The partnership launched to expand and diversify the tech workforce in Arizona, and across the U.S.
ARIZONA@WORK is working to build a skilled and qualified labor force that meets recruitment and training needs for employers throughout the state. The organization also offers employment readiness assistance to job seekers.
“This collaboration to meet the hiring needs of local employers for tech occupations is a win-win for our diverse population and for the future of a skilled workforce in Arizona,” said Willie Higgins, registered apprenticeship director with the Arizona Department of Economic Security’s Apprenticeship Office, in a statement.
Earlier this year, CompTIA’s Cyberstates 2021 report ranked Arizona’s tech sector eighth in the country for tech jobs gained last year. Arizona added about 2,500 jobs in 2020, while many states had a net loss of tech jobs last year.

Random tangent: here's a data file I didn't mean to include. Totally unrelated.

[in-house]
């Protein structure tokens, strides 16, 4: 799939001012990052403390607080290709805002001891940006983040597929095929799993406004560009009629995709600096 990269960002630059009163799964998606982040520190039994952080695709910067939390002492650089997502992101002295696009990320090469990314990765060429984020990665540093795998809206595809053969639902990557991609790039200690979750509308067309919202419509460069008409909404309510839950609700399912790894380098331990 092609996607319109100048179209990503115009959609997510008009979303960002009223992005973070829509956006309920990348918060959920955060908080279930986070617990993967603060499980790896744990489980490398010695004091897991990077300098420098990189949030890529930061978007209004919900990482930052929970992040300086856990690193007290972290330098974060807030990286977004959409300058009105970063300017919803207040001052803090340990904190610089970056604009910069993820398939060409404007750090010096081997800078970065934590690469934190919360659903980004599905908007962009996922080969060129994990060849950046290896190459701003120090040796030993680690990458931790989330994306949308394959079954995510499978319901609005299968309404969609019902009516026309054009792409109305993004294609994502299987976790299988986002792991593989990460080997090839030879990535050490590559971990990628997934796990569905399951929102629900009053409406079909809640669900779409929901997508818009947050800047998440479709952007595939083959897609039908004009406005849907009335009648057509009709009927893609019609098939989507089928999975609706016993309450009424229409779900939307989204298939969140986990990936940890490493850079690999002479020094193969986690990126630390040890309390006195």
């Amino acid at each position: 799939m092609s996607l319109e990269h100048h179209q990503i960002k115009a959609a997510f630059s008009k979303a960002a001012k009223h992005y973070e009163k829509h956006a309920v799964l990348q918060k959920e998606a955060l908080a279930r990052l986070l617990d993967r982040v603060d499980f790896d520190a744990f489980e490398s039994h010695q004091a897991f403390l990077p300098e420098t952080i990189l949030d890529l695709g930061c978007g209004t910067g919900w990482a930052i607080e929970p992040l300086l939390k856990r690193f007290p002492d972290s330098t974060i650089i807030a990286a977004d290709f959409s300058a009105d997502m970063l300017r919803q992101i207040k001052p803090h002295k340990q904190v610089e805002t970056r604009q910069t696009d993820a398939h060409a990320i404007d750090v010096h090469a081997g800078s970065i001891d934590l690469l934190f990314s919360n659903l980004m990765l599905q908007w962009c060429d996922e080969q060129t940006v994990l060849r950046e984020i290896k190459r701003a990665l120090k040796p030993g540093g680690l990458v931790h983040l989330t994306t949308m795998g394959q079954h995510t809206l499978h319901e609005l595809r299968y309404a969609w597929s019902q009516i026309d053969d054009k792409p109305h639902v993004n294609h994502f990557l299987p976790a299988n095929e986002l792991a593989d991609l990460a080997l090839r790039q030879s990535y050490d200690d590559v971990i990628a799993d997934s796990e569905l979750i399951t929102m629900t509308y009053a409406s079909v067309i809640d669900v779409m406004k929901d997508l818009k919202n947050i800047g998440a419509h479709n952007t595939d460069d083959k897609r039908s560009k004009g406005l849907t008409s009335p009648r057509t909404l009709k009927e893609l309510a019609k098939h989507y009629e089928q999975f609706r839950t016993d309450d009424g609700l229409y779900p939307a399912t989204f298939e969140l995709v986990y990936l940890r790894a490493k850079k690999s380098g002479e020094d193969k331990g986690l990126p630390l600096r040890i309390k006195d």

During the growth of the tech sector here in 2020, Arizona employers advertised openings for more than 108,000 IT positions.
“We can demonstrate to employers of any size and from any industry that by investing in training through apprenticeship, they can gain access to a diverse pool of candidates and create a predictable pipeline to meet their tech hiring needs,” said Amy Kardel, vice president for strategic workforce relationships at CompTIA.
The CompTIA Apprenticeships for Tech will first focus on three job roles: tech support specialist, network support specialist and cybersecurity support technician. These three programs for entry-level tech jobs were approved by the U.S. Department of Labor.
GateWay Community College registered the first program using the CompTIA National Guideline Standards in Arizona. The technology support specialist apprenticeship program at the college will begin this summer.
CompTIA and Maher & Maher were selected by the U.S. Department of Labor to lead the national apprenticeship initiative. The initiative was launched to increase the number of trained and certified workers to fill high-demand tech positions, especially underrepresented groups, like women, people of color and individuals with disabilities.